Wind draws water from toilet bowls
As I write this the wind is blowing 30 to 35 mph with gusts to 57 mph. This is not uncommon here in the Cascades. Every time we get strong wind it lowers the water level in all of the toilet bowls.
The other day I smelled sewer gas and went exploring, to find that the toilet bowl in the basement had lost its seal. This toilet is out of the way and doesn't get used much. So there may be 2 things going on, the lowering of the level and then evaporation of the small amount of water remaining.
The house is new construction, great experienced plumber did the waste system. Three vent stacks, all on the lee side of the roof from the prevailing winds. The house has a conventional septic system.
My biggest fear is being away for a week or two and having sewer gas fill the house.
So what can I do to reduce the effect?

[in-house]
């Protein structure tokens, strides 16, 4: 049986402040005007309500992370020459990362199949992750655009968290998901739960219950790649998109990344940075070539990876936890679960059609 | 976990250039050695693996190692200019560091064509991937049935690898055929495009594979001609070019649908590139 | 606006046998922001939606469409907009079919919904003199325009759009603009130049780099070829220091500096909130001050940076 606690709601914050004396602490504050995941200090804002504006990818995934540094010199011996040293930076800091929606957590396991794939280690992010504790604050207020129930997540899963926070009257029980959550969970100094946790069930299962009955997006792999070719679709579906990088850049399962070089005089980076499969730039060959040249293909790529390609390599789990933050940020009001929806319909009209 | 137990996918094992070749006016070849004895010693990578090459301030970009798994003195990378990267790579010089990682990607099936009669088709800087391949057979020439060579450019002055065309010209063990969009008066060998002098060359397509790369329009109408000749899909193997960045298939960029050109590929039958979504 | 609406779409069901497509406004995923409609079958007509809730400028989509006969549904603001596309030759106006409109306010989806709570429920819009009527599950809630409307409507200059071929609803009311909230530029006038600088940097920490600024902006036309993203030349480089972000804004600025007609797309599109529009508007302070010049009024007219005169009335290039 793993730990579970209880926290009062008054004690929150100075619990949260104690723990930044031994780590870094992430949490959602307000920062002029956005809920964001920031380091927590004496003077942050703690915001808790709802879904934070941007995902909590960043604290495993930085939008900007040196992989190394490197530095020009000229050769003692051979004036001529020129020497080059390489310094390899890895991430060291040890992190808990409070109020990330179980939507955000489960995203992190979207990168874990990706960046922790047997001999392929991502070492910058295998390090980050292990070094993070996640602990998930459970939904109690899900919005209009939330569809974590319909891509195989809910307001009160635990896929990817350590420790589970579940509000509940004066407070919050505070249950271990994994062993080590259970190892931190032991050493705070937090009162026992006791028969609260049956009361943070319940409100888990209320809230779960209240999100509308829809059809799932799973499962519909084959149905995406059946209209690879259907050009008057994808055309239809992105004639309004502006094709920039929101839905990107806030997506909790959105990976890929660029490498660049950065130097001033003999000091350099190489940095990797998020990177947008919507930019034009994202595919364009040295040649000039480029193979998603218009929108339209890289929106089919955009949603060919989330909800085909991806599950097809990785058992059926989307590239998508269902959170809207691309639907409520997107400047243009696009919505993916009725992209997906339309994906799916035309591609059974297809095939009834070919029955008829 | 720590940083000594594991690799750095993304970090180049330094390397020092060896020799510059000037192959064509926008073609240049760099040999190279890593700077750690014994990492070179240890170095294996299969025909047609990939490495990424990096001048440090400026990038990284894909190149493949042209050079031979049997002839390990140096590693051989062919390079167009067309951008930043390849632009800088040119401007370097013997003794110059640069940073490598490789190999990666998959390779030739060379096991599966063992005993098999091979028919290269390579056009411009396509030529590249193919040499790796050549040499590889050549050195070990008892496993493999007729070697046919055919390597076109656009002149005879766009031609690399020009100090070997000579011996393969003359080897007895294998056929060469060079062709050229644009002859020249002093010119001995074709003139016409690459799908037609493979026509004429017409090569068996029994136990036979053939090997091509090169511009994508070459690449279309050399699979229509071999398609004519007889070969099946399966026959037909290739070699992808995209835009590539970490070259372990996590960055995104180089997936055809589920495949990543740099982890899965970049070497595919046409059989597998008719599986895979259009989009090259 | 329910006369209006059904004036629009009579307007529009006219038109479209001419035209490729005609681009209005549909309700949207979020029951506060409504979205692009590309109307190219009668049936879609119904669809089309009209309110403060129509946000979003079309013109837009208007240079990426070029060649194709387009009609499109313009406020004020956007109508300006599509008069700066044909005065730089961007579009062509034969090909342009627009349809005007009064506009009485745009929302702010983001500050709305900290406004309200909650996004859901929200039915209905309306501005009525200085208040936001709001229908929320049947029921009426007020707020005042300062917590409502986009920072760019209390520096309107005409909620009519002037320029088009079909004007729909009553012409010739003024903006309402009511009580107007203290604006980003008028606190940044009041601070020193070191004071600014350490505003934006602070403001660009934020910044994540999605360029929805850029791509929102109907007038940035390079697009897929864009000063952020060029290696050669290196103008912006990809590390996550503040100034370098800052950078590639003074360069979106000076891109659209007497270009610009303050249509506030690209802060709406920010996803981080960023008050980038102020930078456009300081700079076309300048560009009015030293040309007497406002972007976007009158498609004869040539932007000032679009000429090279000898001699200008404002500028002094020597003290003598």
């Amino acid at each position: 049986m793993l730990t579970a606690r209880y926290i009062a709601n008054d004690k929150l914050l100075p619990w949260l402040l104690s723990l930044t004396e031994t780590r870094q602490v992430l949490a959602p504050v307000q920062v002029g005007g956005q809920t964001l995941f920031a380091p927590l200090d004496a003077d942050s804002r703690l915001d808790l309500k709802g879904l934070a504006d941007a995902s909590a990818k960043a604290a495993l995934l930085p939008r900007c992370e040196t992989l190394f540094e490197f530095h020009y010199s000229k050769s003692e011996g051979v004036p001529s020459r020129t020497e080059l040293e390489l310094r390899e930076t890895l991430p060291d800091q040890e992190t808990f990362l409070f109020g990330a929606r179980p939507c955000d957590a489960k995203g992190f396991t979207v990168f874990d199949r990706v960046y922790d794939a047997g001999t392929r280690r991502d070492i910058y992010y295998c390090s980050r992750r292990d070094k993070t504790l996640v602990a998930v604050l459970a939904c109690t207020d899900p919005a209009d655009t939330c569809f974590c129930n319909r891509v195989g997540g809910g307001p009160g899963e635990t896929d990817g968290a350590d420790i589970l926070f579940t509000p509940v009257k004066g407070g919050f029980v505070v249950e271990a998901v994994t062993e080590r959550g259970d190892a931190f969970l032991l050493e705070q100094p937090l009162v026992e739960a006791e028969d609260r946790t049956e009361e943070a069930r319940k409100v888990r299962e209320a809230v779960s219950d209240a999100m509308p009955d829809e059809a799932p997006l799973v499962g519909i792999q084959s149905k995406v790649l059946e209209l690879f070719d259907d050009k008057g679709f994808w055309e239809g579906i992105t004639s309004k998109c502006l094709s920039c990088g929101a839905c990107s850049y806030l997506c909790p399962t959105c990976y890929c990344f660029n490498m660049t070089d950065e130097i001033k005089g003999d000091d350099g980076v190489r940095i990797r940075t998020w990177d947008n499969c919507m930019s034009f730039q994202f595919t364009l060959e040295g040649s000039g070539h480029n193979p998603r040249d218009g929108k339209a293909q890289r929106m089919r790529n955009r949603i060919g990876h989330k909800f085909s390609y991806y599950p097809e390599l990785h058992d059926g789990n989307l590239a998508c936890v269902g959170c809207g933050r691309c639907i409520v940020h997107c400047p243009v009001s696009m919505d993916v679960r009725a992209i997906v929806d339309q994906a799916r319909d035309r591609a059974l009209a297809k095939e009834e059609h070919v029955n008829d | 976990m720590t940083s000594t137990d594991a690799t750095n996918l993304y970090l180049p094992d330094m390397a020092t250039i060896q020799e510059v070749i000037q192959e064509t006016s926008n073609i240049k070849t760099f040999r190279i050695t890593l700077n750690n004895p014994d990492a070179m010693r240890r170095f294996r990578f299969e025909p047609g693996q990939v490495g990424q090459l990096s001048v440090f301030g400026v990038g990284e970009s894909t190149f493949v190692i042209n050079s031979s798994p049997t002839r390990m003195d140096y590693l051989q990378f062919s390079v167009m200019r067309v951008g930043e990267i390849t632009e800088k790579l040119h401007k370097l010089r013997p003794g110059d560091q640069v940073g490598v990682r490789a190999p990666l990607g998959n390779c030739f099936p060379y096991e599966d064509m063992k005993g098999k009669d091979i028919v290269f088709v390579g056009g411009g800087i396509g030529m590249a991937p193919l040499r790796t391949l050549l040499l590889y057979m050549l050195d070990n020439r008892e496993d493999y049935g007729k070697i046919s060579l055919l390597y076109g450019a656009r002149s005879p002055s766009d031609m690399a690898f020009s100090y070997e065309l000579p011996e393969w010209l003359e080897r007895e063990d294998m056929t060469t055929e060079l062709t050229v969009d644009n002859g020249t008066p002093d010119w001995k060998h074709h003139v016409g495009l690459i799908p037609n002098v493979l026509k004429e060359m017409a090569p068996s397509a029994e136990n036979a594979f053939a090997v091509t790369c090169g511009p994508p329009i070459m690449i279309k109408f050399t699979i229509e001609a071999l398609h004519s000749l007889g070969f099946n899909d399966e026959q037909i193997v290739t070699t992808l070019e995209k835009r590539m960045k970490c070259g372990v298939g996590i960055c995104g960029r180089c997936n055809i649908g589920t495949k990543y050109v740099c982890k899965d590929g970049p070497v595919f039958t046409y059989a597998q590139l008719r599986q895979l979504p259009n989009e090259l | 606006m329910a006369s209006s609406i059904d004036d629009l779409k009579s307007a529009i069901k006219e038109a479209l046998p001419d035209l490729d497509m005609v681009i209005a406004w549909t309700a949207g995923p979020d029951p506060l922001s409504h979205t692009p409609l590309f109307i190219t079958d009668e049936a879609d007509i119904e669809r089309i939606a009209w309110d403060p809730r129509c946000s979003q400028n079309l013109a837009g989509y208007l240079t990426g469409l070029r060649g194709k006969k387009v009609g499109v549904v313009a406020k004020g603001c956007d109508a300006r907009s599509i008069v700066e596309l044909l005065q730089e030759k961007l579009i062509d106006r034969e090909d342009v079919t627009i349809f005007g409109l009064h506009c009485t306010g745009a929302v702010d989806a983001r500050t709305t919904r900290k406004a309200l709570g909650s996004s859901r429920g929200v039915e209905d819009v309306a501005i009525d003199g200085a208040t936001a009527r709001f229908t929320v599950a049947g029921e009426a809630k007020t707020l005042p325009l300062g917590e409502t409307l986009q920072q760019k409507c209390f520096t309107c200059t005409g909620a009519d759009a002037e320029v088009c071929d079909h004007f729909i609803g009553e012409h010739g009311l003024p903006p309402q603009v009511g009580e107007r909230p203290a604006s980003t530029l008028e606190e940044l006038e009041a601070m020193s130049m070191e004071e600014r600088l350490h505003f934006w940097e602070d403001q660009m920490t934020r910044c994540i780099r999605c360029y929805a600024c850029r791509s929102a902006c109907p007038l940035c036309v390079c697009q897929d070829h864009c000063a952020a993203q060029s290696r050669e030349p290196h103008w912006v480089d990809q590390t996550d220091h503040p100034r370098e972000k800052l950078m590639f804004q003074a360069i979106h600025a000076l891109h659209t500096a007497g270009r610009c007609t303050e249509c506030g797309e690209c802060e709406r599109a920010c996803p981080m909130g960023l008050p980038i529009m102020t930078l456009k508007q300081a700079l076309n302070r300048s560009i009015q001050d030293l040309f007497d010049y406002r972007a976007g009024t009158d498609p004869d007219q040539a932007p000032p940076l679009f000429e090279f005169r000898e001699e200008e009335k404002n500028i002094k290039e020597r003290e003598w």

My guess is there is a venturi effect on the vent stacks which creates a negative pressure and pull down the water level. I guess there could also be a positive pressure wave that creates a rocking effect in the bowls. It also might be both effects working together.
I assume its happening with all the traps, but the floor drains have trap primers, so if there is activity they refill. Maybe it only is happening with toilet bowls because of their design
Will putting a trap upside down on the top help?
How about drilling holes in the stack above the roof.
Would adding a double wye to the top of the stack help?
How about extending the stack above the highest point of the roof?